Almost all Tube amps have at least two or more transformers. The Power and Output Transformer are the primary two used in tube amplifiers. So how much do these components contribute to the sound of an amp? The Power Transformer does exactly as its name implies, it provides the power needed to run the amp. For the most part, a properly chosen power transformer has little or no effect on the tone of the amp. "Note that I said properly chosen transformer". A poorly or underrated power transformer can have an effect on the sound and since it is one of the most expensive part in the amp, many manufactures skimp on this transformer and therefore changing it out can make a big difference. A rule of thumb is that the power transformer should have a VA rating of at least twice the output power of the amp. This insures that the amp will not be starved when pushed hard and is will stay tight all the way to 10. Now some players actually prefer some sag when the amp is pushed hard. I'm sure all of you have heard that many tube amps only sound good when pushed hard and the main reason for this is this sag. When the transformer can't provide the necessary power to keep the power capacitors charged, the voltage drops in the power supply and caused the output tubes to start clipping therefore changing the sound of the amp. Of course that there are many other variables that can contribute to the tone difference at higher volumes but power supply sag is the biggest contributer of this effect. For hard hitting metal and hard rock, this sag can sound farty and thin especially for lead playing. A higher power rated transformer helps the power supply capacitors stay charges and able to produce a more linier sound all the way to 10. So if your amp tends to fall flat on its face when turned all the way up. A Power Transformer replacement may be in order. If the amp sounds pretty much the same all the way to 10 then its a good bet that the power transformer is properly sized and there is no need for replacement.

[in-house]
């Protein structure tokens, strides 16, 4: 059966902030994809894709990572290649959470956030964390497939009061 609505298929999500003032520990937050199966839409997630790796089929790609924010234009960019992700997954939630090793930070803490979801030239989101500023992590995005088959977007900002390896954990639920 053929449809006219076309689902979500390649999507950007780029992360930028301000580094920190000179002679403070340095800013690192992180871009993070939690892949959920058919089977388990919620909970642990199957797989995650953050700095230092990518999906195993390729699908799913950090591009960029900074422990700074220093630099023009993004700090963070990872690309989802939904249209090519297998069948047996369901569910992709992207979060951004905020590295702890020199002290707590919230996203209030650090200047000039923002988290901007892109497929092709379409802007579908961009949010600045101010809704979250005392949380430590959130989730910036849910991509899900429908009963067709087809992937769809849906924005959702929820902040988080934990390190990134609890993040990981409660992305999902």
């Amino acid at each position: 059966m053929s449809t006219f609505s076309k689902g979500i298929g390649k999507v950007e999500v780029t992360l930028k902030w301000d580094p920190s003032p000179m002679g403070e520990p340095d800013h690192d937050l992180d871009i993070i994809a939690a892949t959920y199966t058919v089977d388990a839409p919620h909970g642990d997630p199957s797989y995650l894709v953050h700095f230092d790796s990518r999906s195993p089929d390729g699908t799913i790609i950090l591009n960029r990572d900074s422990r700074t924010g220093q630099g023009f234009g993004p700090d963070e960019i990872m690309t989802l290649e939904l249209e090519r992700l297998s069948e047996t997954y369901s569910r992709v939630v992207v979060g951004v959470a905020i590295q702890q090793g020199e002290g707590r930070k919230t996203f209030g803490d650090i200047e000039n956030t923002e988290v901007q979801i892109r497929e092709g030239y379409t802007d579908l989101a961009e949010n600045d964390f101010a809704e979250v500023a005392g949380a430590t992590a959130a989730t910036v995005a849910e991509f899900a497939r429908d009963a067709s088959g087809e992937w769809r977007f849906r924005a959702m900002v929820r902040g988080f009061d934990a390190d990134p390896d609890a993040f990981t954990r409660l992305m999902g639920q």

Unlike the power transformer, the Output transformer can play a huge roll in how the amp feels and sounds. There are dictionary sized books that cover all the aspects of how output trannies operate so I'm not going to go into major detail about them and just cover the basics. There are mainly two types of output trannies, Push/Pull and Single ended. Pretty much any amp over 25 watts is a Push Pull type since single ended trannies become too large and unpractical above 25 watts. Everything including witchcraft, sorcery and good old luck has gone into designing output trannies but most of the hard work has been focused on improving linearity and efficiency for HiFi amps. Since linearity is not a big concern in guitar amps as most often the case the signal going into the tranny is heavily distorted and clipped. So efficiency and loading options tend to be of most concern. Now I'm sure there are many opinions out there that think that other factors are more important but in my experience and style of guitar playing the prior two factors are more important in shaping to overall sound of the amp. Because there are so many variables that effect the sound of an output tranny, they are more commonly swapped out for different units than power transformers. If you amp lacks low or high end fidelity, loading options or just have a bunch of money to spend then changing out the output transformer might be in order.